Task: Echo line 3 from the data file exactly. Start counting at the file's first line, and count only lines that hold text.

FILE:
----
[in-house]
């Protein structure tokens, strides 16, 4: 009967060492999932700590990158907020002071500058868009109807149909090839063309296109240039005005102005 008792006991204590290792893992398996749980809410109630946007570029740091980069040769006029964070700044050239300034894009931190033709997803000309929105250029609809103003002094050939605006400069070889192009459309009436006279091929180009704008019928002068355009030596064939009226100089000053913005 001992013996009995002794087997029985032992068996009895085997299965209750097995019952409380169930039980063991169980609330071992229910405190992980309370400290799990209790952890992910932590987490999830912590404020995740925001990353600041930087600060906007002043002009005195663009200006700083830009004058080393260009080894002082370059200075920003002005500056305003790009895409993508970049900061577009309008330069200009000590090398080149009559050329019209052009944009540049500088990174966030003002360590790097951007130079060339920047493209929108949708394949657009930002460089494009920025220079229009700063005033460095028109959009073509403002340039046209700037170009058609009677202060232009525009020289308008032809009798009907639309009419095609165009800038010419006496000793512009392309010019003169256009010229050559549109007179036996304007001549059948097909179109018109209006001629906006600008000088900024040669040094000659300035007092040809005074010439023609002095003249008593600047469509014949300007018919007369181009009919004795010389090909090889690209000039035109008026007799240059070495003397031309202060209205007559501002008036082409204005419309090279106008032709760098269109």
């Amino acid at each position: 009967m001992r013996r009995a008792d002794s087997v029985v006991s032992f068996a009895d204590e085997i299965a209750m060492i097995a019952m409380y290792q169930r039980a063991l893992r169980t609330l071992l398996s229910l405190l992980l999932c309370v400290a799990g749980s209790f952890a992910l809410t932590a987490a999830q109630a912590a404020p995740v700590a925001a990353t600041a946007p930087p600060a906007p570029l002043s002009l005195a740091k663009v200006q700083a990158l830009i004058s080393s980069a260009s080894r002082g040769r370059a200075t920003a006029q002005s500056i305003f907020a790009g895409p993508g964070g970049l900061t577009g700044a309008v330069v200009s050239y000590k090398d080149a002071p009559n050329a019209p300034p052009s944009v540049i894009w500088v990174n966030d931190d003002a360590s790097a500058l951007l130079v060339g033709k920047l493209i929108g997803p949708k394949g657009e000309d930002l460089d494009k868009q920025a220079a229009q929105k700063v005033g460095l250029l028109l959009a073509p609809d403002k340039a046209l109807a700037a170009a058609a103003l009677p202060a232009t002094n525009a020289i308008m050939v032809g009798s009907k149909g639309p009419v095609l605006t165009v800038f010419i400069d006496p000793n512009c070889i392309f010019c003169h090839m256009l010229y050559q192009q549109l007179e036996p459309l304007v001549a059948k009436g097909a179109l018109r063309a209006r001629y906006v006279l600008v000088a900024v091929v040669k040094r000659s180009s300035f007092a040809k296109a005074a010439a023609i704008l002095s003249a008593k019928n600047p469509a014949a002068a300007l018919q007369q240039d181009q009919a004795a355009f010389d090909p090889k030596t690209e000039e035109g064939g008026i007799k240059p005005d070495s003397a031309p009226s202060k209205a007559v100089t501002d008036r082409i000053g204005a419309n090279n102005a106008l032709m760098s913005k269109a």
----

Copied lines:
């Amino acid at each position: 009967m001992r013996r009995a008792d002794s087997v029985v006991s032992f068996a009895d204590e085997i299965a209750m060492i097995a019952m409380y290792q169930r039980a063991l893992r169980t609330l071992l398996s229910l405190l992980l999932c309370v400290a799990g749980s209790f952890a992910l809410t932590a987490a999830q109630a912590a404020p995740v700590a925001a990353t600041a946007p930087p600060a906007p570029l002043s002009l005195a740091k663009v200006q700083a990158l830009i004058s080393s980069a260009s080894r002082g040769r370059a200075t920003a006029q002005s500056i305003f907020a790009g895409p993508g964070g970049l900061t577009g700044a309008v330069v200009s050239y000590k090398d080149a002071p009559n050329a019209p300034p052009s944009v540049i894009w500088v990174n966030d931190d003002a360590s790097a500058l951007l130079v060339g033709k920047l493209i929108g997803p949708k394949g657009e000309d930002l460089d494009k868009q920025a220079a229009q929105k700063v005033g460095l250029l028109l959009a073509p609809d403002k340039a046209l109807a700037a170009a058609a103003l009677p202060a232009t002094n525009a020289i308008m050939v032809g009798s009907k149909g639309p009419v095609l605006t165009v800038f010419i400069d006496p000793n512009c070889i392309f010019c003169h090839m256009l010229y050559q192009q549109l007179e036996p459309l304007v001549a059948k009436g097909a179109l018109r063309a209006r001629y906006v006279l600008v000088a900024v091929v040669k040094r000659s180009s300035f007092a040809k296109a005074a010439a023609i704008l002095s003249a008593k019928n600047p469509a014949a002068a300007l018919q007369q240039d181009q009919a004795a355009f010389d090909p090889k030596t690209e000039e035109g064939g008026i007799k240059p005005d070495s003397a031309p009226s202060k209205a007559v100089t501002d008036r082409i000053g204005a419309n090279n102005a106008l032709m760098s913005k269109a």